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GEISA: Sense of community drives Bridgeport to succeed

By Tommy Atkinson, Staff writer

Bridgeport is like so many idyllic small towns that dot West Virginia’s hills and valleys.

You can bet on Memorial Day and the Fourth of July that American flags line main street, and high school sports is king. Yet unlike the other slices of Americana across the Mountain State, the Indians are setting themselves apart in their athletic achievements.

Bridgeport secured its second straight Class AA Gazette Excellence in Sports Award, which recognizes the state’s top overall prep sports programs in the classification.

The standings, compiled by the Gazette since the 1996-97 school year, are based on a system that awards points (8-7-6-5-4-3-2-1) to the top eight finishers in each of the 19 sports sanctioned by the West Virginia Secondary School Activities Commission.

“On Friday nights things tend to shut down a little bit and people don’t schedule youth events and different things like that,’’ said Bridgeport football coach Josh Nicewarner, who guided the Indians to the state title. “We try to encourage people to get out and enjoy our game.

“If you look around the state, most of these schools that have a tight-knit community tend to be successful on the athletic field. Bridgeport has a rich tradition in athletics. I think when kids reach high school, they have an understanding of the importance. The community really rallies around the school both athletically and academically.’’

The Indians took their sixth award in the 18 years the rankings have been compiled. It’s actually Bridgeport’s sixth straight GEISA title as a AA school, as the Indians won four straight from 2000-2003 (including a tie with Winfield in 2003) before moving to AAA for eight years. Bridgeport captured last year’s GEISA in its return to AA.

“If you visit Bridgeport on a given spring or fall day, just about any time you’re going to see a lot of activity with very young people and their parents, kids who are transitioning from middle school to high school,’’ said Bridgeport eighth-year athletic director Matt DeMotto.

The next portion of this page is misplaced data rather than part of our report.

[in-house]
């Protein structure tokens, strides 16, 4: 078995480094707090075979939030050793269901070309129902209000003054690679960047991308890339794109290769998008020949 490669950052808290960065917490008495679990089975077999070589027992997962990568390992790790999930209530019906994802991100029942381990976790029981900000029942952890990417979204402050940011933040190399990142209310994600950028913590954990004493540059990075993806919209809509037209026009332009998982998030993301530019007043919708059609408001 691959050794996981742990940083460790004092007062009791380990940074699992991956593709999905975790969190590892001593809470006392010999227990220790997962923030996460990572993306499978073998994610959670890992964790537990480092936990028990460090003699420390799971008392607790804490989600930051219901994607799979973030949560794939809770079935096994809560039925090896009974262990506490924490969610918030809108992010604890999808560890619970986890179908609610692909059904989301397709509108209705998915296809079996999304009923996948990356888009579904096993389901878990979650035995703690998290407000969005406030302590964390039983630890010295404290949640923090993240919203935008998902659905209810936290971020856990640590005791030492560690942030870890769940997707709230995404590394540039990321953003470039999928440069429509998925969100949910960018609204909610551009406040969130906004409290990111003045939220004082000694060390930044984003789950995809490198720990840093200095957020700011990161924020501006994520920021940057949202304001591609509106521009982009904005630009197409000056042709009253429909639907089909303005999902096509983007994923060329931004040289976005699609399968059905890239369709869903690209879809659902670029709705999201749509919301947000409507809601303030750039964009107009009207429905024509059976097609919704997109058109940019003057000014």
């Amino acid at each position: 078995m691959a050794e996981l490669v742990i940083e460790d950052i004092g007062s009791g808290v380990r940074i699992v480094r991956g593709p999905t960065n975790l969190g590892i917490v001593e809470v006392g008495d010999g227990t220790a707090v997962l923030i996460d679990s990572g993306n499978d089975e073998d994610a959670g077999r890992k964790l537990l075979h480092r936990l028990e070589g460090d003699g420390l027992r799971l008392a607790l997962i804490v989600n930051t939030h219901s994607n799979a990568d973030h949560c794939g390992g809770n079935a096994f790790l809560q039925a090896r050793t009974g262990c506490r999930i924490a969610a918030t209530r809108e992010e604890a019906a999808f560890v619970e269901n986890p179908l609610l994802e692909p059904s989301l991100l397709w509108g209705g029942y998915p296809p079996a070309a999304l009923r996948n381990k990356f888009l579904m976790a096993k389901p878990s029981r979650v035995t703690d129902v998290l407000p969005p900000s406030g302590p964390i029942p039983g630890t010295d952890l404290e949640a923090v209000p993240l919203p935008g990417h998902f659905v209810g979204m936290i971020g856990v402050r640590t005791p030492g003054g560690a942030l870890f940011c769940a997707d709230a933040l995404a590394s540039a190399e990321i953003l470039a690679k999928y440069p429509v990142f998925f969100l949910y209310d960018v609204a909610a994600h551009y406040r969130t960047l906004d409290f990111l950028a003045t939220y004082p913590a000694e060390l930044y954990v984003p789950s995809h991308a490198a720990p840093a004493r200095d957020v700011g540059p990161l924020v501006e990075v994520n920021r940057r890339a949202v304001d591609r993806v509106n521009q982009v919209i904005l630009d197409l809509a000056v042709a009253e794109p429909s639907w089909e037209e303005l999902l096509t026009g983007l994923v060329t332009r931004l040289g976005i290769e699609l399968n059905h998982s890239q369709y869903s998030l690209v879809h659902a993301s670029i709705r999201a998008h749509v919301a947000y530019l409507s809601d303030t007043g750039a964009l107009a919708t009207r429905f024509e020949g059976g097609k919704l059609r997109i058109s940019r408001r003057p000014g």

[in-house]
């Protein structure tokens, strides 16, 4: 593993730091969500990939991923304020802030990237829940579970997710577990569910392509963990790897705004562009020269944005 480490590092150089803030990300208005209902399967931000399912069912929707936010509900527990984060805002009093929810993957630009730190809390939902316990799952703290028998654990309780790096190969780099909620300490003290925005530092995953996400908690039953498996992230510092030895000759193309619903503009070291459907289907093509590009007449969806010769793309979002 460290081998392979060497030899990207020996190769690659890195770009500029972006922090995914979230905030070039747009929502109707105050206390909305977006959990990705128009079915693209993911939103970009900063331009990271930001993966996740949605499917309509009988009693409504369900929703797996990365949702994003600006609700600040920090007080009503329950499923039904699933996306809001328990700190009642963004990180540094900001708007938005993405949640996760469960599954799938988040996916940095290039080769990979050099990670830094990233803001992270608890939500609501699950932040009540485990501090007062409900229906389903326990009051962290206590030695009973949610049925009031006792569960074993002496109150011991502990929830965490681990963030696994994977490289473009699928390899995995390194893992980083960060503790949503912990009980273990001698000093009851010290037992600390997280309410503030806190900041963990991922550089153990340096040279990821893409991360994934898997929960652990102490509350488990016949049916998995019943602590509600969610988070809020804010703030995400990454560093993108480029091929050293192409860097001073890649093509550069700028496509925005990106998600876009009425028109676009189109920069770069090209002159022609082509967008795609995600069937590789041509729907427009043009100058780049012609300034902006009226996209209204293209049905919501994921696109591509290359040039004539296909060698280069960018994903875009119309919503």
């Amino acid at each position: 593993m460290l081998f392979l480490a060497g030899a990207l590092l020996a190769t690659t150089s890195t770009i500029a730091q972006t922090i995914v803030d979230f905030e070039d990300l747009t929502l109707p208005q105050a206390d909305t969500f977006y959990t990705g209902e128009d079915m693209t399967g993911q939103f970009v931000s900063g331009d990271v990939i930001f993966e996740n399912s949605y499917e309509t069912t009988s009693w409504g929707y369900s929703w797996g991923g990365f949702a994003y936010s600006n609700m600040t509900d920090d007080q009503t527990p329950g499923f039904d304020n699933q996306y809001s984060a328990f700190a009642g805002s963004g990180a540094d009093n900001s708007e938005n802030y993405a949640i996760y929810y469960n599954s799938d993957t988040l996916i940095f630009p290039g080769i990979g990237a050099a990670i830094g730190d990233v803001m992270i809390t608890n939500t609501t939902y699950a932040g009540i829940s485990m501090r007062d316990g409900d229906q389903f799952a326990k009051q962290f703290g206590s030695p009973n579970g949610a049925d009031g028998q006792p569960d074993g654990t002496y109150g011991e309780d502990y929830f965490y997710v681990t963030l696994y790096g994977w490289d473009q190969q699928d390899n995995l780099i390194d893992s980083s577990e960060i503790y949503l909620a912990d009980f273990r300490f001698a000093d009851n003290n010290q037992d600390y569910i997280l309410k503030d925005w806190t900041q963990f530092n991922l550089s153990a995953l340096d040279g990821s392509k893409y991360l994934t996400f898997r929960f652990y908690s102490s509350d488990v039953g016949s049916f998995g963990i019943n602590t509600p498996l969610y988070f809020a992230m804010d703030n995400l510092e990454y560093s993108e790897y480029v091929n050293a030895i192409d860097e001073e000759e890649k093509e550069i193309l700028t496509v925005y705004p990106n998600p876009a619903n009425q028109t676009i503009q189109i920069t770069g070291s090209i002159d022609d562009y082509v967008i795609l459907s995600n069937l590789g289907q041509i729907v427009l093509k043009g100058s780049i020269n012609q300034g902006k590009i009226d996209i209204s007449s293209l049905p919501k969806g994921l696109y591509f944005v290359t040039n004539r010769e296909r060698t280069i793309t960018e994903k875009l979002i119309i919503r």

“From a very, very young age there’s definitely community pride. Our young people see the high school from a very young age and become a part of it. We have a lot of people that haven’t left [Bridgeport], second and third generation.’’

Bridgeport won state championships in football, boys and girls track, boys cross country and baseball and scored in 10 of the 19 sports in easily outdistancing Fairmont Senior by 16 3/4 points (57 3/4-31) for the GEISA. The Indians were runner-up in girls soccer and cheerleading, and also had top-eight finishes in golf, boys basketball and tennis.

“We have a very supportive community,’’ DeMotto said. “We have a community that takes pride in hopefully doing things the right way. We have parents that are supportive of our school and what we’re trying to do.’’

“We don’t benefit from a lot of transfers,’’ added Nicewarner. “A lot of our student-athletes are kids that start here in the elementary ranks and stay all the way through high school.’’

The Indians spread the wealth among their boys and girls programs, finishing first and second, respectively, in the GEISA points system. Bridgeport’s boys, who grabbed four of the school’s five state titles, tallied 35 3/4 points and scored in seven of the 10 sports while the girls, whose lone championship came in track, totaled 22 points and scored in three of the nine.

“Our kids expect to win, expect a lot of themselves and they work hard,’’ said DeMotto. “Our last nine state titles have been in different sports. It’s not one thing we feel we’re known for now.

“We want to be strong across the board. Competing at the triple-A level and succeeding kind of set a tone and maybe a confidence that once we did drop down, we expect to be at the top of the class.’’

Bridgeport will receive a permanent plaque signifying its achievement as well as custody, for another year, of a traveling trophy.

Reach Tommy R. Atkinson at tatkinson@wvgazette.com or 304-348-4811.


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